Moving Cheese

I cheated, I admit it, I cheated and read the second book first.
I had always been intrigued by the book with the title Who Moved My Cheese? This was at a time when a lot of changes were being made where I worked in the Circulation department here at Langsdale.
The book title intrigued me enough to the point of actually trying to read the book, but as I read a few pages into the simplified story of two mice trying to figure out why the cheese in the maze was located in different places, a.k.a. “change”, I was put off by the notion of it being a self-help book.

Then, not too long ago, a new book title caught my eye, and once again, it seemed to be timed to coincide with what I consider major changes in my work procedures. Now I am working in the Book and Document Delivery department, helping to deliver electronic reserves, mostly book chapters and journal articles, as part of courses across the spectrum of disciplines offered here at UB. After this semester the electronic reserves will be more easily accessed via your course SAKAI pages, instead of a separate delivery system.

The new book title that caught my eye was, I Moved Your Cheese.
The subtitle helps to better define it, For Those Who Refuse to Live as Mice in Someone Else’s Maze.

This time I shuffled off the pessimism I’d had experienced with the first “tale” of the mice in a maze. Honestly, I didn’t want to think about my job as a maze. I understand now that the maze is a given, yah maybe a little Zen –or “Zed” might be more appropriate, since one of the three mice in I Moved Your Cheese is named Zed and seems to take on a very Zen-like way of thinking. A great quote from the character Zed might be even more clarifying. After a young mouse asks the wise Yoda-like Zed if they should not pursue what makes them happy, Zed replies, “What I wish is not that you pursue happiness, but that you actually find happiness. Is it possible to pursue happiness if the pursuit itself does not make you happy?”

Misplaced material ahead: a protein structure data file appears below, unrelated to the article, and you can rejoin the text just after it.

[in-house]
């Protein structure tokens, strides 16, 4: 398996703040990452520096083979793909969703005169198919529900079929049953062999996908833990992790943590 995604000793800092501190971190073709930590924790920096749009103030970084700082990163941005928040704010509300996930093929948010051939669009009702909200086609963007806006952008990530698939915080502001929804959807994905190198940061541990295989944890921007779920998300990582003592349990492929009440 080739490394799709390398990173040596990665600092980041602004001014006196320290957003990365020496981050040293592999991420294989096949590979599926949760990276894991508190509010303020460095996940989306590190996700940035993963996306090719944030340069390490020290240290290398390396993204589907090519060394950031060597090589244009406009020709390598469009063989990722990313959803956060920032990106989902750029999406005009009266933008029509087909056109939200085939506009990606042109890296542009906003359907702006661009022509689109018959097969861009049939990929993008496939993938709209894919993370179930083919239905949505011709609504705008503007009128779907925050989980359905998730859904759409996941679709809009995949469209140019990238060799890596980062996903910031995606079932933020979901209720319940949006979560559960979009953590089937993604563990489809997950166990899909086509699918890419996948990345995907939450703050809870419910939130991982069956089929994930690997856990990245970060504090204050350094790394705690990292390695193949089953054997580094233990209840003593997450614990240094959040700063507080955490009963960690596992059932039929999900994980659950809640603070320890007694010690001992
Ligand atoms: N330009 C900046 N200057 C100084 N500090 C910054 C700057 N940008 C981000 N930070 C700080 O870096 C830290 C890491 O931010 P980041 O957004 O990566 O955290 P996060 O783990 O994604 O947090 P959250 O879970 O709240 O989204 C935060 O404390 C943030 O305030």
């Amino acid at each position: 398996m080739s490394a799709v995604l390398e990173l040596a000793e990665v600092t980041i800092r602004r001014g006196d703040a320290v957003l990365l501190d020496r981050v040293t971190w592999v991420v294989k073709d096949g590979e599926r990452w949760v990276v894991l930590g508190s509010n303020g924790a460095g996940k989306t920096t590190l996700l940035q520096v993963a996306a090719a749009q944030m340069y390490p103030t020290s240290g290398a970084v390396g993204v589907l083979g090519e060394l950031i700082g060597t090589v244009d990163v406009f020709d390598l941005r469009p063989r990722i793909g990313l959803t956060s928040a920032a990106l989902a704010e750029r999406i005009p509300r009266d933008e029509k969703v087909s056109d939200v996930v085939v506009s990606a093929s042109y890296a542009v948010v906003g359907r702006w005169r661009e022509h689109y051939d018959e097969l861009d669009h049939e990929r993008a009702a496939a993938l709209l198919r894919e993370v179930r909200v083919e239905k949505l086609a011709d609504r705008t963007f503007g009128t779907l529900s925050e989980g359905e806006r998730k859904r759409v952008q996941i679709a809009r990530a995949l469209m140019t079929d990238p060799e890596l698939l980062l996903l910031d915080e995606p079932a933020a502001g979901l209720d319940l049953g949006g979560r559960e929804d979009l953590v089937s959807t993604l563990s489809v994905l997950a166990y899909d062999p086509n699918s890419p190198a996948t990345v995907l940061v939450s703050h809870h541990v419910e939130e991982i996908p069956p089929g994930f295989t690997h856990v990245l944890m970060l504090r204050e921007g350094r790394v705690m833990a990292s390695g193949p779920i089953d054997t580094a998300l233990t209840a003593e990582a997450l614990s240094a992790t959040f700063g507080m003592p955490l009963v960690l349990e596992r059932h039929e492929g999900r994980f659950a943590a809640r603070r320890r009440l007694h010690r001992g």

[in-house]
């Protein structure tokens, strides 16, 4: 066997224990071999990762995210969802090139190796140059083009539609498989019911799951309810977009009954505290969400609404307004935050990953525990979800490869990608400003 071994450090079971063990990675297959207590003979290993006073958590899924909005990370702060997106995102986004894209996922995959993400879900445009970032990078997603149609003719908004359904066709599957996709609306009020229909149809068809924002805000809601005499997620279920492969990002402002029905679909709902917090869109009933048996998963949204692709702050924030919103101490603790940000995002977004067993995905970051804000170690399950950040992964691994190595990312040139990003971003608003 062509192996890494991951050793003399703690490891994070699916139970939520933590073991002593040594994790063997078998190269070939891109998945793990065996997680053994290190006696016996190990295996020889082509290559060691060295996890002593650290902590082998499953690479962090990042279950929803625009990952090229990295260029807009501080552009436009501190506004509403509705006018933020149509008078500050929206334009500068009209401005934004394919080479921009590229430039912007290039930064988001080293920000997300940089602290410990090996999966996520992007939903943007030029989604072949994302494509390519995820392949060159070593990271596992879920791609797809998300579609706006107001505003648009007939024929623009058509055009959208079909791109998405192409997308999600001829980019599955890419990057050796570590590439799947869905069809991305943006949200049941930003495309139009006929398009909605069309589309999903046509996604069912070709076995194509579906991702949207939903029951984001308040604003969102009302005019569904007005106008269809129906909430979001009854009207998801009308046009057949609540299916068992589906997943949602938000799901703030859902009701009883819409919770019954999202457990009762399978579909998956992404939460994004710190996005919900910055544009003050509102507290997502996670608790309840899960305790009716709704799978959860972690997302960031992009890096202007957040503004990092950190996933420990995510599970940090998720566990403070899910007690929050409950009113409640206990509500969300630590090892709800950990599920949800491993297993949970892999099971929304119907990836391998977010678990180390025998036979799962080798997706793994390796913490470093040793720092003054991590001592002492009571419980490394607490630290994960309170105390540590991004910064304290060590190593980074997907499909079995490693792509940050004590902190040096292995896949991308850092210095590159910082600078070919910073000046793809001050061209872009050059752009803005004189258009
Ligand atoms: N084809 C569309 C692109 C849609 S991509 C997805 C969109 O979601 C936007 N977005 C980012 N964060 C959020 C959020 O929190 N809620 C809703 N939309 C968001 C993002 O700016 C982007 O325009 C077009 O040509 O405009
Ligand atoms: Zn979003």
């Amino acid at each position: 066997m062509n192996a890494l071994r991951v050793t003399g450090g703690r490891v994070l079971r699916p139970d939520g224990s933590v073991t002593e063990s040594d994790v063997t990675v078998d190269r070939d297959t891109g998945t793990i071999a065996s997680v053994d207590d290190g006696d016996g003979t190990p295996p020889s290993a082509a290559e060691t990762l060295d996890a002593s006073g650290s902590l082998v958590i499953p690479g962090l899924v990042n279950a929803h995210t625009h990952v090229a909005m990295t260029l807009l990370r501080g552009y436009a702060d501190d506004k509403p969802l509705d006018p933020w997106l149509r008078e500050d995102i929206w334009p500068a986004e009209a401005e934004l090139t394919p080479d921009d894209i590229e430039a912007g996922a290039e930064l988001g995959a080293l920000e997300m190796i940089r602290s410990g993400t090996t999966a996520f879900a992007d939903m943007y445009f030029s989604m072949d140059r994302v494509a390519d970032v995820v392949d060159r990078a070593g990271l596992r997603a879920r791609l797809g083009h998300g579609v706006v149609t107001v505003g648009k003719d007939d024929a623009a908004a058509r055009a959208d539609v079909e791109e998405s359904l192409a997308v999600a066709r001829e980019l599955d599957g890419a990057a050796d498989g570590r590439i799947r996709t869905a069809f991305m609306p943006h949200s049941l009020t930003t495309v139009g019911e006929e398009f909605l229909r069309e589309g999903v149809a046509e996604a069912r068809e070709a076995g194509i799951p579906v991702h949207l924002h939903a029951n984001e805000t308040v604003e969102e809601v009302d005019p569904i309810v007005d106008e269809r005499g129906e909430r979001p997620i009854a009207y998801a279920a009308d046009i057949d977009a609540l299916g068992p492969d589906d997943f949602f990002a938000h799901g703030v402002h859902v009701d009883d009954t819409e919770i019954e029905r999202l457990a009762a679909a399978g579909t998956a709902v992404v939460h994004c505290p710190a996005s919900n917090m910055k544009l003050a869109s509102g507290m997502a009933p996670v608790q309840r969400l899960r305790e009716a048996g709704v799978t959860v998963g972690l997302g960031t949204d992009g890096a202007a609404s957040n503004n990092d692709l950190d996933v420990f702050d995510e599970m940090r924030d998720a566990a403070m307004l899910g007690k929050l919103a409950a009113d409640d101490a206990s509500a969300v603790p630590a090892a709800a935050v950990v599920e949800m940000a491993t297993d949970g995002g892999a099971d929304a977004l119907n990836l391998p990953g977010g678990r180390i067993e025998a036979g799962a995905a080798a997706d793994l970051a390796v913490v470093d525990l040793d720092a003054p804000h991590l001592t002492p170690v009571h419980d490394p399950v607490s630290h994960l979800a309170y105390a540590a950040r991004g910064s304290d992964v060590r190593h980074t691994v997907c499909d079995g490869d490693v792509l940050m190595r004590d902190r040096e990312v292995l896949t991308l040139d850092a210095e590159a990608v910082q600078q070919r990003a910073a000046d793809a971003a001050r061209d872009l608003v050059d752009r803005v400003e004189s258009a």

Later in the tale we learn of another mouse in the maze named Max. Max has actually gotten out of the maze with the help of a stronger, larger mouse named Big, more on Big later. Max tells Zed that there is more to life than the maze, but Zed already knows that, maybe not that there are these larger beings called people out there making the maze and moving the cheese, on purpose no less! But for Zed, the maze is not important so for him it only exists when he allows it too. He demonstrates this by moving within the maze by both walking the long passage-ways like everyone, or just by walking through walls.
Back to the mouse named Big, his complaint about the maze concerns the amount of other mice in his way within the walls, when it grows too much for him he uses his size and brawn to bust out through the walls of the maze.
And so all three featured mice find a way to break out of the maze, instead of just accepting change, they are making their own changes.
I’m not exactly sure how all this ties in with the changes in my work procedures, but it certainly helps to encourage ideas that are more creative than spending day in and day out creating Excel spreadsheets!

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